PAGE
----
For one thing, the site now runs on seven large Web servers that have to be mirrored and fully load-balanced for high availability. The networks have to be fully redundant for the same reason. Verio provides round-the-clock firewall and intrusion monitoring services and is contractually obligated to guarantee over 99.99 per cent network uptime.

“We’re in the major leagues these days, so we need near-100 per cent uptime,” Caspar says. “We sat down with Verio a couple of months ago and told them about our new requirements and what we needed from them.”

Off-loading the Liability

Monster Commerce Inc. in Calabasas, Calif., is another company that expects its service provider to do more than just host its Web operations. Monster builds and runs e-commerce-enabled Web sites for small- to mid-sized companies and uses Rackspace Inc. in San Antonio, Tex. to host more than 1,500 such sites. All of the Web sites are hosted on equipment that’s owned, operated, supported and maintained by Rackspace.

The deal Monster has with Rackspace is different from two previous hosting contracts, one of which was a collocation deal where Monster owned and maintained its own equipment; the other was a shared services arrangement where Monster’s Web site shared servers that were being used by other customers.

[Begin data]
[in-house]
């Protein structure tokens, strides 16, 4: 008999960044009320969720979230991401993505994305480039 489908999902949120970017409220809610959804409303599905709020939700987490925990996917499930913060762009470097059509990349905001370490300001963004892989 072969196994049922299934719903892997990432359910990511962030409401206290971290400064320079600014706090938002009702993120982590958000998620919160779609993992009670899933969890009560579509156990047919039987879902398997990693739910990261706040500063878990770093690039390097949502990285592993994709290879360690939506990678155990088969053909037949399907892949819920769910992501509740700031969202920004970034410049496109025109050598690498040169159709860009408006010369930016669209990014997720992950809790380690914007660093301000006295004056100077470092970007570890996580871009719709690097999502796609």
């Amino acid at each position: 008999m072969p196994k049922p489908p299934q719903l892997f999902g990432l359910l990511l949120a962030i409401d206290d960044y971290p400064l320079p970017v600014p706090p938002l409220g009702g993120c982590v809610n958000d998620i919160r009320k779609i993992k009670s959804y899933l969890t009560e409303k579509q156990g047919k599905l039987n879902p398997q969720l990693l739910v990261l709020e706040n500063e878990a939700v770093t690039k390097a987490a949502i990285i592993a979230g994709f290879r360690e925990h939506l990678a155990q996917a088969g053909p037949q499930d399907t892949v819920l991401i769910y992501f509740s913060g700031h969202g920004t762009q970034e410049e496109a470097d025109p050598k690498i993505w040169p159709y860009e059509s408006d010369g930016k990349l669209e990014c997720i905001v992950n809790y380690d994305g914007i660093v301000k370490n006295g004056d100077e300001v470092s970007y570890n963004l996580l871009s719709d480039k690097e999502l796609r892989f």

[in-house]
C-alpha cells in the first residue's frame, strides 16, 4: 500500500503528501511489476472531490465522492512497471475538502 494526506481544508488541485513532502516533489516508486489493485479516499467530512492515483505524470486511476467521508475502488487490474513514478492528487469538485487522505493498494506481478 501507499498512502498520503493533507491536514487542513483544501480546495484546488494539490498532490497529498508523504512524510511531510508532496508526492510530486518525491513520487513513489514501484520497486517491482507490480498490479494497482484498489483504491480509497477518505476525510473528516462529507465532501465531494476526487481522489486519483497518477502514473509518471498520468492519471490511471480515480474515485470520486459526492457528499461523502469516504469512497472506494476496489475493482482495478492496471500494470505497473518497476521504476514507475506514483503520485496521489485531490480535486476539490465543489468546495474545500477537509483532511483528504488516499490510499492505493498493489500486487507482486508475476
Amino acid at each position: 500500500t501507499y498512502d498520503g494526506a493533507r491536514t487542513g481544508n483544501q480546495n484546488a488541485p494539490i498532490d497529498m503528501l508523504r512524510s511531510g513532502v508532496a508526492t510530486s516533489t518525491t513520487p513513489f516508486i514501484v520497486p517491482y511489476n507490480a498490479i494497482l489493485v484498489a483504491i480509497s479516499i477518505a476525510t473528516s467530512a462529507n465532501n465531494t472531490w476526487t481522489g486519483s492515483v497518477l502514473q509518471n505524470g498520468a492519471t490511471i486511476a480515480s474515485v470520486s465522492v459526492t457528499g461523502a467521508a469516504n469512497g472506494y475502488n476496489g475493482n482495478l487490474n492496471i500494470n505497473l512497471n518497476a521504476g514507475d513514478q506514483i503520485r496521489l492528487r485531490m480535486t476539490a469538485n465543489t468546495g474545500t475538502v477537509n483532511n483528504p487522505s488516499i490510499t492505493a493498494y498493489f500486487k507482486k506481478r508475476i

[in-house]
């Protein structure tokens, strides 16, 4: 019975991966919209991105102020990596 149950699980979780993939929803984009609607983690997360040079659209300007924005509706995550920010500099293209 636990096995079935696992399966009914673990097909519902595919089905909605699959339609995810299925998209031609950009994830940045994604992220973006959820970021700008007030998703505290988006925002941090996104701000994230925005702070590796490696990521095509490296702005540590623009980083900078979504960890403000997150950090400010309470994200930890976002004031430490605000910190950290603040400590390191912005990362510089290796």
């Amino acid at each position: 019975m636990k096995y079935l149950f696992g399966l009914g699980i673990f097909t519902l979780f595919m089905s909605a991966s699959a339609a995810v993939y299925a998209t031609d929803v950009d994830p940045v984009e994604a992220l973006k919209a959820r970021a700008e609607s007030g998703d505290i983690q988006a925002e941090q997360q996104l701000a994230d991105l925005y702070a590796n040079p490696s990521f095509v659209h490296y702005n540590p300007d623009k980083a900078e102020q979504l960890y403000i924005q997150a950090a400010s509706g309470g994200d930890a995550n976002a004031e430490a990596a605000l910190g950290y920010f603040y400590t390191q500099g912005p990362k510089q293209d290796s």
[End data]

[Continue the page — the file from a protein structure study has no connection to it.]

With Rackspace, Monster pays a monthly fee that includes the cost of renting equipment as well as round-the-clock network services and support. Because Rackspace’s infrastructure is built up using proven, pre-packaged components, deployment times are reduced and technical challenges are easier to manage, says Nick Matina, director of infrastructure operations.

As a result, the return on investment has been “the speed at which we can grow, and the release from the liability and overhead that comes from maintaining your own hardware and software,” Matina says.

Weighing the Risk

Companies are also being careful about which outsourcing vendor they choose. When XM Satellite Radio Inc. in Washington recently renewed its contract with hosting vendor NaviSite Inc. in Andover, Mass., the station made sure it first carefully scrutinized the vendor’s financial condition and its business plans.